Lawyers for two Northeast B.C. First Nations presented their arguments against the Site C dam in a Montreal courtroom Sept. 12, the latest legal challenge against the controversial $8.8 billion hydroelectric project.
The dam’s first hearing in federal court came to an end after just one day of presentations from lawyers representing both BC Hydro and the West Moberly and Prophet River First Nations. The federal court is expected to make a decision on the case in the coming months.
The First Nations, represented by Calgary-based firm Rana Law, argue they were not adequately consulted on Site C, which will flood 83 kilometres of the Peace River valley impact Treaty-protected traditional land uses. BC Hydro, meanwhile, says its consultation of Treaty 8 nations was “in good faith and extensive.”
Around a dozen people from local First Nations trekked across the country in a tour bus to attend the hearing.
“It felt really good to be present and have the people from the caravan in the courtroom, because those are decisions that will directly affect us,” said Helen Knott, a Prophet River First Nation member who spent weeks camped out at the site of the historic Rocky Mountain Fort in the path of dam construction this winter.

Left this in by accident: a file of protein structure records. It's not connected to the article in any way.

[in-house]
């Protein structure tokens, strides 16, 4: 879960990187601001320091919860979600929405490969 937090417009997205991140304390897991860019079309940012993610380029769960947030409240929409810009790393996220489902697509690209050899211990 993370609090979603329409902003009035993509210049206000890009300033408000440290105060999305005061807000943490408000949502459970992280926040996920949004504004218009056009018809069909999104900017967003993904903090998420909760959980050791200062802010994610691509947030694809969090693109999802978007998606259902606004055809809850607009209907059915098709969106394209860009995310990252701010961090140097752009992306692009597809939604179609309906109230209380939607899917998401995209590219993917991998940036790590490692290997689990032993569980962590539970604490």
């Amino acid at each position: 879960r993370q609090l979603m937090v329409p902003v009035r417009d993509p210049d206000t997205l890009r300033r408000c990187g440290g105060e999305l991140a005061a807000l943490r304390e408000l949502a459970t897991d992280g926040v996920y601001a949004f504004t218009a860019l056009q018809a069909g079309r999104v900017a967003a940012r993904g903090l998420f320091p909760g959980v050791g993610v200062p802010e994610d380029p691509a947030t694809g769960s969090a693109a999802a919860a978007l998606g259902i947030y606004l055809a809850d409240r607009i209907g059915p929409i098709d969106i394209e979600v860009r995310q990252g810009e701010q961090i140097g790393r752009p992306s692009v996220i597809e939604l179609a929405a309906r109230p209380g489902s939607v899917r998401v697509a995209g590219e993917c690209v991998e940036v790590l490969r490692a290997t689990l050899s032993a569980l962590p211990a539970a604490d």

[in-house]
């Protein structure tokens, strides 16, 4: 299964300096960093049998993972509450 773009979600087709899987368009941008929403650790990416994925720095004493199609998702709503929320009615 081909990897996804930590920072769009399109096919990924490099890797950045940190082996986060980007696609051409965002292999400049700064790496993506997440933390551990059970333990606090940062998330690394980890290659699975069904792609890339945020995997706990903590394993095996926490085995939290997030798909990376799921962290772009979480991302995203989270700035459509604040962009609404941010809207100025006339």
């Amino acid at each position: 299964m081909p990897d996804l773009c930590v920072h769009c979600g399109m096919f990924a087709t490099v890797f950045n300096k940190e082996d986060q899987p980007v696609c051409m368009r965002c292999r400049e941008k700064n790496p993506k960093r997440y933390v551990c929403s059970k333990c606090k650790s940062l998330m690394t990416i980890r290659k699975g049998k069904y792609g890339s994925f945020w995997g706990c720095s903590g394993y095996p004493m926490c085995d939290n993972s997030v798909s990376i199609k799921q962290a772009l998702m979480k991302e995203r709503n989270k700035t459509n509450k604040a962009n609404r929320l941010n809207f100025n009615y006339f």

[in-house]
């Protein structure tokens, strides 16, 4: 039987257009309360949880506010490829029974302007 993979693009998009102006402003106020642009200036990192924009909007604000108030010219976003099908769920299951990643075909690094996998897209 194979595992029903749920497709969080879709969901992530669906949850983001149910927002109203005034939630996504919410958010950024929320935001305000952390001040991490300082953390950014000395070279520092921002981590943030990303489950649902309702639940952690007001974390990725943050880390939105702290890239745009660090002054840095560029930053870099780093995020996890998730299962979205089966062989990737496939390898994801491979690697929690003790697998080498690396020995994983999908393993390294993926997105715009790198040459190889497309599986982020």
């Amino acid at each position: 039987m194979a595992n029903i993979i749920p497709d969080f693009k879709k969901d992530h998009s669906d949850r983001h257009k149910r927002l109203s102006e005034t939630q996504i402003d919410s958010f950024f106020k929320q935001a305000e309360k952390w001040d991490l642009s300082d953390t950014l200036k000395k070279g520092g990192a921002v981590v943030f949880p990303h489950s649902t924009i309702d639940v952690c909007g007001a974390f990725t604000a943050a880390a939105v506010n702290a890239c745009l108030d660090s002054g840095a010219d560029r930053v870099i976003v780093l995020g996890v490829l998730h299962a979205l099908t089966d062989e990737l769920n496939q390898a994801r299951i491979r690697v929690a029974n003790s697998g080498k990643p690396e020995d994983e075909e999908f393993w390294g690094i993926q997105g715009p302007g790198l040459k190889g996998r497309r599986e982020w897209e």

Four legal challenges against Site C remain from both the First Nations and the Peace Valley Landowner Association. So far, BC Hydro has been successful in all cases that have made it before the courts.
Monday’s hearing was the first time a court has considered Site C’s implication on treaty rights. Knott said the judges gave no indication of when they would deliver their decision.
The caravan also raised national awareness about Site C, Knott said, adding that Winnipeg Liberal MP Robert-Falcon Ouellette said he would raise the issue with the government. While the dam was approved under the previous Conservative government, the Liberal fisheries ministry issued permits allowing construction to continue this summer.
Dam opponents travelled to Ottawa the next day for a rally on parliament hill.
BC Hydro says Site C is needed to meet its projected demand for electricity. Its scheduled completion date is in 2024.